May 21, 2019 / 2:33 PM / 2 months ago

RBI to create specialised supervisory, regulatory cadre

MUMBAI (Reuters) - The Reserve Bank of India (RBI) said on Tuesday its central board had decided to create a separate supervisory and regulatory cadre within the bank after reviewing the current supervisory structure.

CCTV cameras are seen installed above the logo of Reserve Bank of India (RBI) inside its headquarters in Mumbai, India, February 7, 2019. REUTERS/Francis Mascarenhas/File Photo

The board also reviewed the current economic situation, global and domestic challenges and various areas of operations of the central bank, along with the medium-term strategy document covering the RBI’s Mission Statement and the Vision Statement.

The central bank was expected to discuss various options for better regulation of non-banking financial companies following large-scale defaults by IL&FS last year, which have caused the on-going liquidity crunch in the banking system.

The board reviewed the present structure of supervision in the RBI in the context of growing diversity, complexities and interconnectedness within the financial sector, the RBI said in a statement after a two-day central board meet in Chennai.

“With a view to strengthening the supervision and regulation of commercial banks, urban cooperative banks and Non-Banking Financial Companies, the Board decided to create a specialised supervisory and regulatory cadre within the RBI,” said the central bank.

Analysts had expected the board to announce an asset quality review (AQR) of NBFCs like it had done for commercial banks, to gauge the extent of problems at the so-called shadow banks.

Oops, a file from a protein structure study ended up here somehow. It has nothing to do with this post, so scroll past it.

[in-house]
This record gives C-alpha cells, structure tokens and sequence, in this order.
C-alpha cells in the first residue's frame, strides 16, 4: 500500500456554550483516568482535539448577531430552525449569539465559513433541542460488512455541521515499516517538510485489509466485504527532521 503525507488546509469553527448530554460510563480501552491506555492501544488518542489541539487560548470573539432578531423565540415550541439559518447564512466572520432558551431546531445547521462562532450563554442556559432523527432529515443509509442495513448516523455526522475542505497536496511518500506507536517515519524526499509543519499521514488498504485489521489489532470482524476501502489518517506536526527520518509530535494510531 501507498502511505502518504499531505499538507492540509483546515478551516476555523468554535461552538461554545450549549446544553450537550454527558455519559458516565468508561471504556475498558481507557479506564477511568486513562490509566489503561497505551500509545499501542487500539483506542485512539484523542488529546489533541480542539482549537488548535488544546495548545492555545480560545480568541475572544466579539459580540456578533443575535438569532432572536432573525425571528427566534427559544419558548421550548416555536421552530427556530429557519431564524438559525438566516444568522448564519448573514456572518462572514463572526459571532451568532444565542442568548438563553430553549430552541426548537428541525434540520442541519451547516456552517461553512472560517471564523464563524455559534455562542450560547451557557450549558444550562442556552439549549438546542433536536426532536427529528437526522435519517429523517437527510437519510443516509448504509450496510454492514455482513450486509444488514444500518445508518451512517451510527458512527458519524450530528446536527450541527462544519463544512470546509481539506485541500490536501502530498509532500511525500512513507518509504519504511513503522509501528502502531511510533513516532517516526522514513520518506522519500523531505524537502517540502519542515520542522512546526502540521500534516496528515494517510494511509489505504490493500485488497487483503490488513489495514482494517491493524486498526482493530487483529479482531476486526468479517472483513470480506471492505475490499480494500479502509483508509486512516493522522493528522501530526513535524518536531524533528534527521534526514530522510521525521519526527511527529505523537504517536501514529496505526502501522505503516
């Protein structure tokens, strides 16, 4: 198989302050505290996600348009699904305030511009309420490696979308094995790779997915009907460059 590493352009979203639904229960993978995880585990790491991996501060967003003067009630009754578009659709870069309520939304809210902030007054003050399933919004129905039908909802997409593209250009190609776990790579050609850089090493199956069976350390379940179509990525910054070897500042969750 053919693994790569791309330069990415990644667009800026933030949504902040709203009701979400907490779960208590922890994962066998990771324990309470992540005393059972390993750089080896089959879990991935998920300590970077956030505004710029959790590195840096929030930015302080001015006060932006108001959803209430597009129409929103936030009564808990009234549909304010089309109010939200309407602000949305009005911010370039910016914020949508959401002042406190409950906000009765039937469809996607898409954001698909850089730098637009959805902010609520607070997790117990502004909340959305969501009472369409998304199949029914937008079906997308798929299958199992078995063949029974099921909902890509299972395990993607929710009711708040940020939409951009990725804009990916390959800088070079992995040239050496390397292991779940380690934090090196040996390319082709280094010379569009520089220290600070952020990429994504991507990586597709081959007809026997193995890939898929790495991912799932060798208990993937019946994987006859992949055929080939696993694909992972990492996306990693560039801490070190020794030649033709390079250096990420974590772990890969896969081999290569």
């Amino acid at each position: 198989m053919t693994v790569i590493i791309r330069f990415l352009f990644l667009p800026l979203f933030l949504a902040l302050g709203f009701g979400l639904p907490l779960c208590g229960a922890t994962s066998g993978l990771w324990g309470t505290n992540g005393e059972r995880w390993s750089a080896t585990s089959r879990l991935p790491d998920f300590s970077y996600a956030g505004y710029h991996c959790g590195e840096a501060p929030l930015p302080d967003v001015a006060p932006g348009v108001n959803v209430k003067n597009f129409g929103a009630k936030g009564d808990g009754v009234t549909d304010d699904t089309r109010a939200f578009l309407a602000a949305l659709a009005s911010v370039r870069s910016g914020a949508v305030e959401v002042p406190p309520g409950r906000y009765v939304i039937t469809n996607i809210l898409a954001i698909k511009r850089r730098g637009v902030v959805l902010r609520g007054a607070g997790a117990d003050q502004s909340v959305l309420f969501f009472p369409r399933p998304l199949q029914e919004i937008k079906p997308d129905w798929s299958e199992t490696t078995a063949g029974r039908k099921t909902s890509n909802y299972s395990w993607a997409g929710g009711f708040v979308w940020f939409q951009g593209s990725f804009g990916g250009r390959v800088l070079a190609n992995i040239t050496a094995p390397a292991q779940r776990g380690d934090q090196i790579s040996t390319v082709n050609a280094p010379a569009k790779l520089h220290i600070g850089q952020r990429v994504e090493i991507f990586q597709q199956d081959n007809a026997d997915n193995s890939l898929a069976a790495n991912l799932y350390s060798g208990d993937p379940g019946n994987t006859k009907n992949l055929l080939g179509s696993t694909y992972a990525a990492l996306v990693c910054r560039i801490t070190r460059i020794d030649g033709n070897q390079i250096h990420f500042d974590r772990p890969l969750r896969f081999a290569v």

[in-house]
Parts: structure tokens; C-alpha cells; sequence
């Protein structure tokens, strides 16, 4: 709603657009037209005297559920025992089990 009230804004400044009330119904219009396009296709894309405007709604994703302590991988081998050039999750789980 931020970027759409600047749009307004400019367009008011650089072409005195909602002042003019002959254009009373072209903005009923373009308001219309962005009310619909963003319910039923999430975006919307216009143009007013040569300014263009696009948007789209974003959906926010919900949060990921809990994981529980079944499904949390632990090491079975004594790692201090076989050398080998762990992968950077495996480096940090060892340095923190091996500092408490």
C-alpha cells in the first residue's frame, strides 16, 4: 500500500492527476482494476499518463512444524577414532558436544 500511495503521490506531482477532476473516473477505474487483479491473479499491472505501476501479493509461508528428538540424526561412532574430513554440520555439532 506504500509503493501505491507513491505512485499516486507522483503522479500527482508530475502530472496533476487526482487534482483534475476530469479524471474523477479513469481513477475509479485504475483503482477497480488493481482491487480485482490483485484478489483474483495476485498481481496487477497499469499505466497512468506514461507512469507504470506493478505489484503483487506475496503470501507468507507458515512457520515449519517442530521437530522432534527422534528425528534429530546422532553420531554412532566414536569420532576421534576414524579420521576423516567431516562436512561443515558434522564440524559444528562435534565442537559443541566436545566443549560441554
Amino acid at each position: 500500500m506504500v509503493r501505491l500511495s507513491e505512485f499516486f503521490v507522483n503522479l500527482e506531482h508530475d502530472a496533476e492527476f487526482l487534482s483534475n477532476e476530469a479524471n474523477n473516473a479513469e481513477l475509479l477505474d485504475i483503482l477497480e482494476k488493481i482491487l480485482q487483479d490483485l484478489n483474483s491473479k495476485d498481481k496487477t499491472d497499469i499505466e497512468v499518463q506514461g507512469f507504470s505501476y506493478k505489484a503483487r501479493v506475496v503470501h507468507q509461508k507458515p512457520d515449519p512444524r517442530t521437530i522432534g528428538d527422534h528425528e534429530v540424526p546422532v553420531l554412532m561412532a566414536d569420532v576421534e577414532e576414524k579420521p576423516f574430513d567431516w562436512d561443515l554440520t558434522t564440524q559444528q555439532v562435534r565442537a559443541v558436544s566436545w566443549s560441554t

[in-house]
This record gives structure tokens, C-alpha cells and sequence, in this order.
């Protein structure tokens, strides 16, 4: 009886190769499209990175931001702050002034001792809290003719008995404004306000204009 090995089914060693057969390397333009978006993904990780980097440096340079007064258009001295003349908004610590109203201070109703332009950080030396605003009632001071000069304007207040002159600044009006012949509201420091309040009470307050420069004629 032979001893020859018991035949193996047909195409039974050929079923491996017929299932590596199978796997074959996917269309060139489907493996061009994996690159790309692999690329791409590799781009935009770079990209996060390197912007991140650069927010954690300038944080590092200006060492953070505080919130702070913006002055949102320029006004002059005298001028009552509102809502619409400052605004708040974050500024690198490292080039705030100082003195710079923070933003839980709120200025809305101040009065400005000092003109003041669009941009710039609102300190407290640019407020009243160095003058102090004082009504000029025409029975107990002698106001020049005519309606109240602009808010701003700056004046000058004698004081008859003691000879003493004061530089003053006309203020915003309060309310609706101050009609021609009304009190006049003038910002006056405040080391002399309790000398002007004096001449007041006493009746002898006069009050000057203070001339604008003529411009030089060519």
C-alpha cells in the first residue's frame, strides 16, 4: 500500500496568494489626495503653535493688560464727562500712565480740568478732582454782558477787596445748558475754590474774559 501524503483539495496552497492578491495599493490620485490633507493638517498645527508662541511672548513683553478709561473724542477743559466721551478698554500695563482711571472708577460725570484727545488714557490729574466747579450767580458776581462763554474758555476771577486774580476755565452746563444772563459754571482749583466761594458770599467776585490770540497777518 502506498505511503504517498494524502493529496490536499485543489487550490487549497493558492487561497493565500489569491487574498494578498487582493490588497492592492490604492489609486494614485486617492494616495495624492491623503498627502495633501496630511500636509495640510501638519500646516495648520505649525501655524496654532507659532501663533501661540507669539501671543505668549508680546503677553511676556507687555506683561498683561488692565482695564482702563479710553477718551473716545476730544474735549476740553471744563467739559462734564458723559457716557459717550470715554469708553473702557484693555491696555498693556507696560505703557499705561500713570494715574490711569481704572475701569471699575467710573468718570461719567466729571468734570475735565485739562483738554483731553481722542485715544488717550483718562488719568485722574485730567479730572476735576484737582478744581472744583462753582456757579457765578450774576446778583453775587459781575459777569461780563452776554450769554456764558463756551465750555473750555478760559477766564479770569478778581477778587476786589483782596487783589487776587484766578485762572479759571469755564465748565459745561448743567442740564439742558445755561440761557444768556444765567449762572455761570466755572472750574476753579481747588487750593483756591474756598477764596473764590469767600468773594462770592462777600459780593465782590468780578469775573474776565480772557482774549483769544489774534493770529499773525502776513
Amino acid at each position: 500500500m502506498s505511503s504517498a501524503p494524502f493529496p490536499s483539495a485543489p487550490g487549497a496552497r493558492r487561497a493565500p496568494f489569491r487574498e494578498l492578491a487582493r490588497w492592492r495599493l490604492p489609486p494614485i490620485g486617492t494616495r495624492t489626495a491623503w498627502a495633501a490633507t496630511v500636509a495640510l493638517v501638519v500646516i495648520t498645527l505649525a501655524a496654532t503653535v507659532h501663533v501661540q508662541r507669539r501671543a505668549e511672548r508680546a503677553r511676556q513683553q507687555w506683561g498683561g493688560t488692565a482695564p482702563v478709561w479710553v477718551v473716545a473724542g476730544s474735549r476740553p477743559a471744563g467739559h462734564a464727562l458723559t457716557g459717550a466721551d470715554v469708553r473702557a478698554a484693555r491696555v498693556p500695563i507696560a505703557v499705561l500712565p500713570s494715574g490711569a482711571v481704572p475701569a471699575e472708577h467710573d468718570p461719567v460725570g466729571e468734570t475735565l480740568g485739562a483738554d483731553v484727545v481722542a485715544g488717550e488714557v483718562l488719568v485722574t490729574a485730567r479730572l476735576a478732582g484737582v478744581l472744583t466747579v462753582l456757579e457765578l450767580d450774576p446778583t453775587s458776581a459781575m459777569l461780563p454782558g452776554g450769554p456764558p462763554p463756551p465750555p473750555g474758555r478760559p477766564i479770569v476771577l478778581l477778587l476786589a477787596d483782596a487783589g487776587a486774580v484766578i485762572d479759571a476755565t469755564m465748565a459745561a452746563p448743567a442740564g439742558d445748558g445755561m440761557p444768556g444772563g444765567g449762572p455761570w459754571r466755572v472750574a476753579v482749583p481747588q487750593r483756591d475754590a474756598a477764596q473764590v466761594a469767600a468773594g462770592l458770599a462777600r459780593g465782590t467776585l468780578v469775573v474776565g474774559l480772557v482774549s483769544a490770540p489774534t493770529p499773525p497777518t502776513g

Issues in currency management and banker to government functions of the RBI were also discussed.

The central bank has been conducting FX swap auctions to infuse durable rupee liquidity into the banking system while also conducting open market purchase of debt securities.

The RBI’s board meetings have come under the spotlight in recent months since the government started putting pressure on the central bank to ease lending curbs and hand over more of its reserves to fund the country’s fiscal deficit late last year.

The central bank in late December had constituted the Jalan Committee under the chairmanship of former RBI governor Bimal Jalan to review the economic capital framework of the RBI.

The committee was to review the status, need and justification of various provisions, reserves and buffers presently provided by the RBI. The report is expected to be sent to the RBI in June and would be adopted after it is reviewed by the central board.

Reporting by Swati Bhat; Editing by Subhranshu Sahu

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